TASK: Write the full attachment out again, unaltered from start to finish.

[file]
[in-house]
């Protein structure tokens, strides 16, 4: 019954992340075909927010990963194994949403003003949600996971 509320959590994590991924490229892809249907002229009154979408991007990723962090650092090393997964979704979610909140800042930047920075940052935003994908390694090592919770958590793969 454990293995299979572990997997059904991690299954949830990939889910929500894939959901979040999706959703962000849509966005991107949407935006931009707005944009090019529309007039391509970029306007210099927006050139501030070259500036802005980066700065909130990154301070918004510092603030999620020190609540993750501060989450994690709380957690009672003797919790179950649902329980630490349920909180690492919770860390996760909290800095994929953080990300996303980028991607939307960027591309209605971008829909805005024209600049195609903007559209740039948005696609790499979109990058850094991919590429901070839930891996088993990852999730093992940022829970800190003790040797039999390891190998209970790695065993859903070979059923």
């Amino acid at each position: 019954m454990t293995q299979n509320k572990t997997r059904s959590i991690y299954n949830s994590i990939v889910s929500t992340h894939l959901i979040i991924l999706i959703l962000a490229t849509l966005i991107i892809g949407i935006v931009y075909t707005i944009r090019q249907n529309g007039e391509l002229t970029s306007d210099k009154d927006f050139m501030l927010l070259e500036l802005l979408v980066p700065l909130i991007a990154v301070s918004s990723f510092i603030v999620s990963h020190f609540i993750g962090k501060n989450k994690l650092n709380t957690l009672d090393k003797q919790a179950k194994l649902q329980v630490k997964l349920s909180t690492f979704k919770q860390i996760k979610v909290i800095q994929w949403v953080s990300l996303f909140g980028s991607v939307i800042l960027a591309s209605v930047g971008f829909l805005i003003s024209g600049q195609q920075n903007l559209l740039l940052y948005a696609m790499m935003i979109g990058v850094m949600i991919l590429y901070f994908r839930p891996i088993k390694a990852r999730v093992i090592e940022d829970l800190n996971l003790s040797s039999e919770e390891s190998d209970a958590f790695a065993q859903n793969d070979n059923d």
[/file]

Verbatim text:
[in-house]
């Protein structure tokens, strides 16, 4: 019954992340075909927010990963194994949403003003949600996971 509320959590994590991924490229892809249907002229009154979408991007990723962090650092090393997964979704979610909140800042930047920075940052935003994908390694090592919770958590793969 454990293995299979572990997997059904991690299954949830990939889910929500894939959901979040999706959703962000849509966005991107949407935006931009707005944009090019529309007039391509970029306007210099927006050139501030070259500036802005980066700065909130990154301070918004510092603030999620020190609540993750501060989450994690709380957690009672003797919790179950649902329980630490349920909180690492919770860390996760909290800095994929953080990300996303980028991607939307960027591309209605971008829909805005024209600049195609903007559209740039948005696609790499979109990058850094991919590429901070839930891996088993990852999730093992940022829970800190003790040797039999390891190998209970790695065993859903070979059923």
């Amino acid at each position: 019954m454990t293995q299979n509320k572990t997997r059904s959590i991690y299954n949830s994590i990939v889910s929500t992340h894939l959901i979040i991924l999706i959703l962000a490229t849509l966005i991107i892809g949407i935006v931009y075909t707005i944009r090019q249907n529309g007039e391509l002229t970029s306007d210099k009154d927006f050139m501030l927010l070259e500036l802005l979408v980066p700065l909130i991007a990154v301070s918004s990723f510092i603030v999620s990963h020190f609540i993750g962090k501060n989450k994690l650092n709380t957690l009672d090393k003797q919790a179950k194994l649902q329980v630490k997964l349920s909180t690492f979704k919770q860390i996760k979610v909290i800095q994929w949403v953080s990300l996303f909140g980028s991607v939307i800042l960027a591309s209605v930047g971008f829909l805005i003003s024209g600049q195609q920075n903007l559209l740039l940052y948005a696609m790499m935003i979109g990058v850094m949600i991919l590429y901070f994908r839930p891996i088993k390694a990852r999730v093992i090592e940022d829970l800190n996971l003790s040797s039999e919770e390891s190998d209970a958590f790695a065993q859903n793969d070979n059923d």